Talking to the animals

Allison Argo, with one of the tools of her trade. Allison Argo, with one of the tools of her trade.

Allison Argo, with one of the tools of her trade.

Allison Argo, with one of the tools of her trade.

Filmmaker Allison Argo uses her talents to shed light on the plight of animals in captivity.

Remember Ivan, the gorilla who lived in the mall? About twenty years ago, America was introduced to his story. And through his story, we all became a lot more aware of the controversial issues surrounding animals in captivity.

The filmmaker who broke Ivan’s story with her award-winning documentary “The Urban Gorilla,” is Allison Argo, a Rhode Island-raised filmmaker with strong Bristol connections.

Allison was visting a Tacoma, Washington mall when she came across Ivan. He was living in a plexiglass enclosure, and he was miserable.

“This was at a time when we were getting a lot of reports from Dian Fossey, working in the field with gorillas, about how gentle they were,” Argo remembers.

So she did something about it.

“Getting Ivan’s story out really was a catalyst for action,” Argo says. “A gorilla relocation fund was created, and people became a lot more aware of the needs of gorillas, and all animals in captivity.”

Though Ivan could not be released back into the wild, he did live out his days, happily, in an Atlanta zoo with a proper habitat.

Argo never meant to be a documentary filmmaker specializing mainly (though not exclusively) in wildlife films. Raised in Providence and on Cape Cod (mother Betsy is a retired Roger Williams University professor and, until recently, a Bristol resident)  Argo attended the Wheeler school. Her family was very involved with a summer stock theater on the Cape, and she grew up acting, did a few things on Broadway, then made her way out to Los Angeles. Other than a year spent on the cast of the soap “Search for Tomorrow,” the most important career-driving event for Argo was a new friendship, with a director of photography named Jim Holland. They created “The Urban Gorilla” together.

“I am always drawn back to films about wildlife, particularly captive wildlife,” Argo says. “I see them as voiceless, with no chance to defend themselves against us. These animals need champions — that’s where my passion lies.”

 Argo's stories most often spring from her relationships with individual animals. Here, she is spending time with a chimpanzee named Knuckles.


Argo’s stories most often spring from her relationships with individual animals. Here, she is spending time with a chimpanzee named Knuckles.

Argo’s stories, at their core, are not about a species (though it may appear that way at first blush.) They are typically about an individual animal — one with which Argo has established a bond.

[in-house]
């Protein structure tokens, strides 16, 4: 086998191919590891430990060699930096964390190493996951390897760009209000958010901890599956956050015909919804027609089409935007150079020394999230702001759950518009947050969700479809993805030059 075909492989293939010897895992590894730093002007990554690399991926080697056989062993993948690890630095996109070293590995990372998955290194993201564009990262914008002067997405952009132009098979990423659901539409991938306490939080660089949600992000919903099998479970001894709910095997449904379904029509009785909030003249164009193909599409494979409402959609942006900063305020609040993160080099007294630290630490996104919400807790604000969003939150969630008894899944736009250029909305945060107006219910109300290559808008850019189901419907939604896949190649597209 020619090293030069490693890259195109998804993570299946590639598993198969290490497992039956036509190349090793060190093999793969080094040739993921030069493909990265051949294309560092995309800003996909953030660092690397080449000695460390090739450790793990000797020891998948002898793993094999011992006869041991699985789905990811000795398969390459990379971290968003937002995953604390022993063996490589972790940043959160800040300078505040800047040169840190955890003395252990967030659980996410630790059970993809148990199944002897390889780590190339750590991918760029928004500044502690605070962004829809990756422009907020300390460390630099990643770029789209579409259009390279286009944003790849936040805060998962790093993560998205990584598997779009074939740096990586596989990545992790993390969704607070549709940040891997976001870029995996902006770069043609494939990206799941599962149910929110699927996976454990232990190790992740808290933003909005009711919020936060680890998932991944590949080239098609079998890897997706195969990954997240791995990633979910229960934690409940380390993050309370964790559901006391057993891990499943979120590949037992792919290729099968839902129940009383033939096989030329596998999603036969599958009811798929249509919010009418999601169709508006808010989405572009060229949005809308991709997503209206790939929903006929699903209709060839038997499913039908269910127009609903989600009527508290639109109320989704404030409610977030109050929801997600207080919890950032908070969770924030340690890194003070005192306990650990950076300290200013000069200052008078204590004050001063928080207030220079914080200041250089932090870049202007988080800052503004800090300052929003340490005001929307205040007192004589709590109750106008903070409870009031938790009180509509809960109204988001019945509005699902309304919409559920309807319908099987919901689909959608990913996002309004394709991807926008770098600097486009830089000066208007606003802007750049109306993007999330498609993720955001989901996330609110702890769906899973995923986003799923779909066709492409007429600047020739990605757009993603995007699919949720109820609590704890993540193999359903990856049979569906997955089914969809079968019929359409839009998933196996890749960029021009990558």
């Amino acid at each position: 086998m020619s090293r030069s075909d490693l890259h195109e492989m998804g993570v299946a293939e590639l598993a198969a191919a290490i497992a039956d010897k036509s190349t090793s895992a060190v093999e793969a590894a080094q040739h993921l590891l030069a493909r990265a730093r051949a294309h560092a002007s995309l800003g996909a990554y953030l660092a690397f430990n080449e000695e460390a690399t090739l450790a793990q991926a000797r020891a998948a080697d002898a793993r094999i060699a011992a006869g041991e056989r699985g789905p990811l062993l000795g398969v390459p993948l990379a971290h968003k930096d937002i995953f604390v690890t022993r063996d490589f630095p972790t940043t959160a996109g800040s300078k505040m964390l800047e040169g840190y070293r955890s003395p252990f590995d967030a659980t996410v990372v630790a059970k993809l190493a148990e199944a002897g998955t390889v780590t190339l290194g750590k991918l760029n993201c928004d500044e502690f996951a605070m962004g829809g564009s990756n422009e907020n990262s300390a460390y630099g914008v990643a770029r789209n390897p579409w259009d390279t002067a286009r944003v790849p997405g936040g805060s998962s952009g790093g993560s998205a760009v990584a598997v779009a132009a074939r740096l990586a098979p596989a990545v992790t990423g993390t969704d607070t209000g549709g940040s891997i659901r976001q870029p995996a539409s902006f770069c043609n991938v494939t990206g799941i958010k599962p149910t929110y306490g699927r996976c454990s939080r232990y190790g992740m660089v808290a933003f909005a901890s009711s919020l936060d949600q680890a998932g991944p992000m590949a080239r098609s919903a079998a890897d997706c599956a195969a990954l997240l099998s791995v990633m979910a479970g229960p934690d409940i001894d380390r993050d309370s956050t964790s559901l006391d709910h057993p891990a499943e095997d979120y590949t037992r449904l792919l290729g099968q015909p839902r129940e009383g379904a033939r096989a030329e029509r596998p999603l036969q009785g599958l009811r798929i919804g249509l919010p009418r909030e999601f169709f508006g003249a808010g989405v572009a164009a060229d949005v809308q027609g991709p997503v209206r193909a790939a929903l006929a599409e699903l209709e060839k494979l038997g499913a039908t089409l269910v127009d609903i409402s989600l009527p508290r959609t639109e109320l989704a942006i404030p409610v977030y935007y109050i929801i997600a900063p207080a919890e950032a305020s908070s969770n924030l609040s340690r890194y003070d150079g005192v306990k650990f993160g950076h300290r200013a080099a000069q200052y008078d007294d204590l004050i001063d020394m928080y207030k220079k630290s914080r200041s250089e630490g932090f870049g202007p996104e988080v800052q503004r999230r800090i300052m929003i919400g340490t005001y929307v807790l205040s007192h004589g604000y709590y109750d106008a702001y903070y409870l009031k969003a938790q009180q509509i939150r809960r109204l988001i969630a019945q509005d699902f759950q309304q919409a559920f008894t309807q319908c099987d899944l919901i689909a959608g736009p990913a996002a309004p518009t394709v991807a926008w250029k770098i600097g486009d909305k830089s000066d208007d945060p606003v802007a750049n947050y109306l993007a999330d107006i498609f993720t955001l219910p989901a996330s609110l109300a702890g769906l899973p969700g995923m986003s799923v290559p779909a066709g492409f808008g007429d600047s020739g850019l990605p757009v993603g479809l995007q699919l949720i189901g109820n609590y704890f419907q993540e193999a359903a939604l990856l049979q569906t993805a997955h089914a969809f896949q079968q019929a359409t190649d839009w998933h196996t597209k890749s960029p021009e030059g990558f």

Argo’s most recent effort, “Parrot Confidential,” details the fate of parrots in captivity — a unique problem because unlike zoo animals, parrots are sold as pets.

But parrots are not pets; they have not been domesticated over the course of thousands of years. They are wild animals with unique behaviors and needs. What’s more, research has shown that, more often than not, the majority of parrot owners are unable to afford veterinary and other expensive costs associated with properly caring for the exotic birds.

Argo primarily works with the PBS “Nature” series these days, preferring the number of eyes that PBS attracts relative to other animal-focused networks. After all, what she is doing is a passion and a profession, but it’s also a form of activism. “I can make films, and get this information out to a lot of people,” Argo says. “It’s a lot more satisfying than signing a petition.

I believe people are inherently smart and good and want to do the right thing. My films allow people to have access to information about an important issue. And how can people do the right this if they don’t even know there is a problem?”

Looking back on what has already been an incredibly successful career is a narrow genre — with much more to come — Argo admits the “how” she got here isn’t immediately apparent. After all, she wasn’t raised by people who were involved in wildlife. But she was raised with storytellers — and visual ones at that. “I was weaned on Tennessee Williams,” she says. “He is one of the greatest storytellers of all time, and he has tremendous empathy. I must have absorbed some of that.”

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One Comment;

  1. PatricksJhon said:

    @Christy,
    I really enjoyed a lot your post. Pets are best option to spend your time because they are best friend and understand your feelings also by talking with them.

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